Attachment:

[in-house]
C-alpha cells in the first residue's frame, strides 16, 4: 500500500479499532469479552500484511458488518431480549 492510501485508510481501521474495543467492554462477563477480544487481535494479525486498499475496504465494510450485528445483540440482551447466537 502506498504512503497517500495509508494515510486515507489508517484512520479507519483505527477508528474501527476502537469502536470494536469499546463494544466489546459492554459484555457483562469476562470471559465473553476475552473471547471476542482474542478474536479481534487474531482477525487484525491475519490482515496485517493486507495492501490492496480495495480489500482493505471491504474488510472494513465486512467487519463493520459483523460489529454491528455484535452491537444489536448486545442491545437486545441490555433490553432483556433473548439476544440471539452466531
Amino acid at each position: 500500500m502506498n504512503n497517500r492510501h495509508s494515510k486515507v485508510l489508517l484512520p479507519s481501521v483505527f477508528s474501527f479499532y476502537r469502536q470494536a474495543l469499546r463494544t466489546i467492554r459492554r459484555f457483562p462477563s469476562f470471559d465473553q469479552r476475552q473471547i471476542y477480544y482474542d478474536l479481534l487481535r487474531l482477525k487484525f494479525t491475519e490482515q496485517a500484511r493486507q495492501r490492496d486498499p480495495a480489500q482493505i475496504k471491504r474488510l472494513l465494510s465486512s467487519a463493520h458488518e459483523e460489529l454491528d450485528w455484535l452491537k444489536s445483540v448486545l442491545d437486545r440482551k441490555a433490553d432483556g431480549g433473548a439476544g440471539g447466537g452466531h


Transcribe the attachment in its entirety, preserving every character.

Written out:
[in-house]
C-alpha cells in the first residue's frame, strides 16, 4: 500500500479499532469479552500484511458488518431480549 492510501485508510481501521474495543467492554462477563477480544487481535494479525486498499475496504465494510450485528445483540440482551447466537 502506498504512503497517500495509508494515510486515507489508517484512520479507519483505527477508528474501527476502537469502536470494536469499546463494544466489546459492554459484555457483562469476562470471559465473553476475552473471547471476542482474542478474536479481534487474531482477525487484525491475519490482515496485517493486507495492501490492496480495495480489500482493505471491504474488510472494513465486512467487519463493520459483523460489529454491528455484535452491537444489536448486545442491545437486545441490555433490553432483556433473548439476544440471539452466531
Amino acid at each position: 500500500m502506498n504512503n497517500r492510501h495509508s494515510k486515507v485508510l489508517l484512520p479507519s481501521v483505527f477508528s474501527f479499532y476502537r469502536q470494536a474495543l469499546r463494544t466489546i467492554r459492554r459484555f457483562p462477563s469476562f470471559d465473553q469479552r476475552q473471547i471476542y477480544y482474542d478474536l479481534l487481535r487474531l482477525k487484525f494479525t491475519e490482515q496485517a500484511r493486507q495492501r490492496d486498499p480495495a480489500q482493505i475496504k471491504r474488510l472494513l465494510s465486512s467487519a463493520h458488518e459483523e460489529l454491528d450485528w455484535l452491537k444489536s445483540v448486545l442491545d437486545r440482551k441490555a433490553d432483556g431480549g433473548a439476544g440471539g447466537g452466531h